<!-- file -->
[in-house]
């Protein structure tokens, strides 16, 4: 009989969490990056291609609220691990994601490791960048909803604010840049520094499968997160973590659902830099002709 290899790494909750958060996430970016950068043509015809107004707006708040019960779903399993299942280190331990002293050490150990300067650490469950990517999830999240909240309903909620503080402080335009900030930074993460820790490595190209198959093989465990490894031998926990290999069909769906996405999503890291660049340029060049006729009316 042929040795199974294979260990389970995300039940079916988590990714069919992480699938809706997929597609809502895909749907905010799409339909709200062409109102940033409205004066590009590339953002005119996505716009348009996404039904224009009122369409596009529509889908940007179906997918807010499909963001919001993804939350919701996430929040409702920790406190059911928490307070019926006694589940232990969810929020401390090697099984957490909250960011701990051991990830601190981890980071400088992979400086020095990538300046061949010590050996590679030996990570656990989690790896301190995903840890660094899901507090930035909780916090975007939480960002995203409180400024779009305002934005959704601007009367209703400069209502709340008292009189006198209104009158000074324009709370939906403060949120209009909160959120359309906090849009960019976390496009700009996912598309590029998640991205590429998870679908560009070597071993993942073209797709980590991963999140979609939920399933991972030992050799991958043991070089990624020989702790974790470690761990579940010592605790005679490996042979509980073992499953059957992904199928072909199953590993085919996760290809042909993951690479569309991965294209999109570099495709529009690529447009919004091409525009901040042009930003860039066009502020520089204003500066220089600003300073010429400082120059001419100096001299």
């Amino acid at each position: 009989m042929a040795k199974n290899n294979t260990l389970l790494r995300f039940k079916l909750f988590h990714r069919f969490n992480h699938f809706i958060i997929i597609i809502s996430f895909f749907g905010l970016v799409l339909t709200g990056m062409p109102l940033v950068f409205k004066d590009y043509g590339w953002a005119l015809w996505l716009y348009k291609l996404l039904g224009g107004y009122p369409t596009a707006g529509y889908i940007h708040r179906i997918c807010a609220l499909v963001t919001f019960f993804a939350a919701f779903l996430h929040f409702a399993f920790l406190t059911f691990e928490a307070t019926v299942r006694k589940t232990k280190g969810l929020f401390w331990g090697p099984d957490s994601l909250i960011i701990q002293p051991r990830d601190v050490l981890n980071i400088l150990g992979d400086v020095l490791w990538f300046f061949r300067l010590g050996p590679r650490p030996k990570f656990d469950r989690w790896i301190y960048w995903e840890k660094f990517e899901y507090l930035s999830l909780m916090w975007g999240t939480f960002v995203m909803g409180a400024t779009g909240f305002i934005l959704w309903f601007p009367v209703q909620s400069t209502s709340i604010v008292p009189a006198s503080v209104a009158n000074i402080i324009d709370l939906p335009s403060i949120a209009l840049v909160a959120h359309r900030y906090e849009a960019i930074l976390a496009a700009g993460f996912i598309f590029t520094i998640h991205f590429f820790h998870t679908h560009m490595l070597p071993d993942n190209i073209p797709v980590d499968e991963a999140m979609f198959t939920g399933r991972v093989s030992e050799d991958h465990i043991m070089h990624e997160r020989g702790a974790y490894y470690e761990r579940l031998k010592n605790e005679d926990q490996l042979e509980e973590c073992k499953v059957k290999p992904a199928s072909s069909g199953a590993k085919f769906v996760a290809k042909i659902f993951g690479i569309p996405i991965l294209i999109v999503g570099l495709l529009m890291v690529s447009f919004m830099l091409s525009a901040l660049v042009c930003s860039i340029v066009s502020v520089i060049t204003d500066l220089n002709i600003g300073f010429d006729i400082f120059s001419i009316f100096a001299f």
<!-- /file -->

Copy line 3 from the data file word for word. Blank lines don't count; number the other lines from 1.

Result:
């Amino acid at each position: 009989m042929a040795k199974n290899n294979t260990l389970l790494r995300f039940k079916l909750f988590h990714r069919f969490n992480h699938f809706i958060i997929i597609i809502s996430f895909f749907g905010l970016v799409l339909t709200g990056m062409p109102l940033v950068f409205k004066d590009y043509g590339w953002a005119l015809w996505l716009y348009k291609l996404l039904g224009g107004y009122p369409t596009a707006g529509y889908i940007h708040r179906i997918c807010a609220l499909v963001t919001f019960f993804a939350a919701f779903l996430h929040f409702a399993f920790l406190t059911f691990e928490a307070t019926v299942r006694k589940t232990k280190g969810l929020f401390w331990g090697p099984d957490s994601l909250i960011i701990q002293p051991r990830d601190v050490l981890n980071i400088l150990g992979d400086v020095l490791w990538f300046f061949r300067l010590g050996p590679r650490p030996k990570f656990d469950r989690w790896i301190y960048w995903e840890k660094f990517e899901y507090l930035s999830l909780m916090w975007g999240t939480f960002v995203m909803g409180a400024t779009g909240f305002i934005l959704w309903f601007p009367v209703q909620s400069t209502s709340i604010v008292p009189a006198s503080v209104a009158n000074i402080i324009d709370l939906p335009s403060i949120a209009l840049v909160a959120h359309r900030y906090e849009a960019i930074l976390a496009a700009g993460f996912i598309f590029t520094i998640h991205f590429f820790h998870t679908h560009m490595l070597p071993d993942n190209i073209p797709v980590d499968e991963a999140m979609f198959t939920g399933r991972v093989s030992e050799d991958h465990i043991m070089h990624e997160r020989g702790a974790y490894y470690e761990r579940l031998k010592n605790e005679d926990q490996l042979e509980e973590c073992k499953v059957k290999p992904a199928s072909s069909g199953a590993k085919f769906v996760a290809k042909i659902f993951g690479i569309p996405i991965l294209i999109v999503g570099l495709l529009m890291v690529s447009f919004m830099l091409s525009a901040l660049v042009c930003s860039i340029v066009s502020v520089i060049t204003d500066l220089n002709i600003g300073f010429d006729i400082f120059s001419i009316f100096a001299f």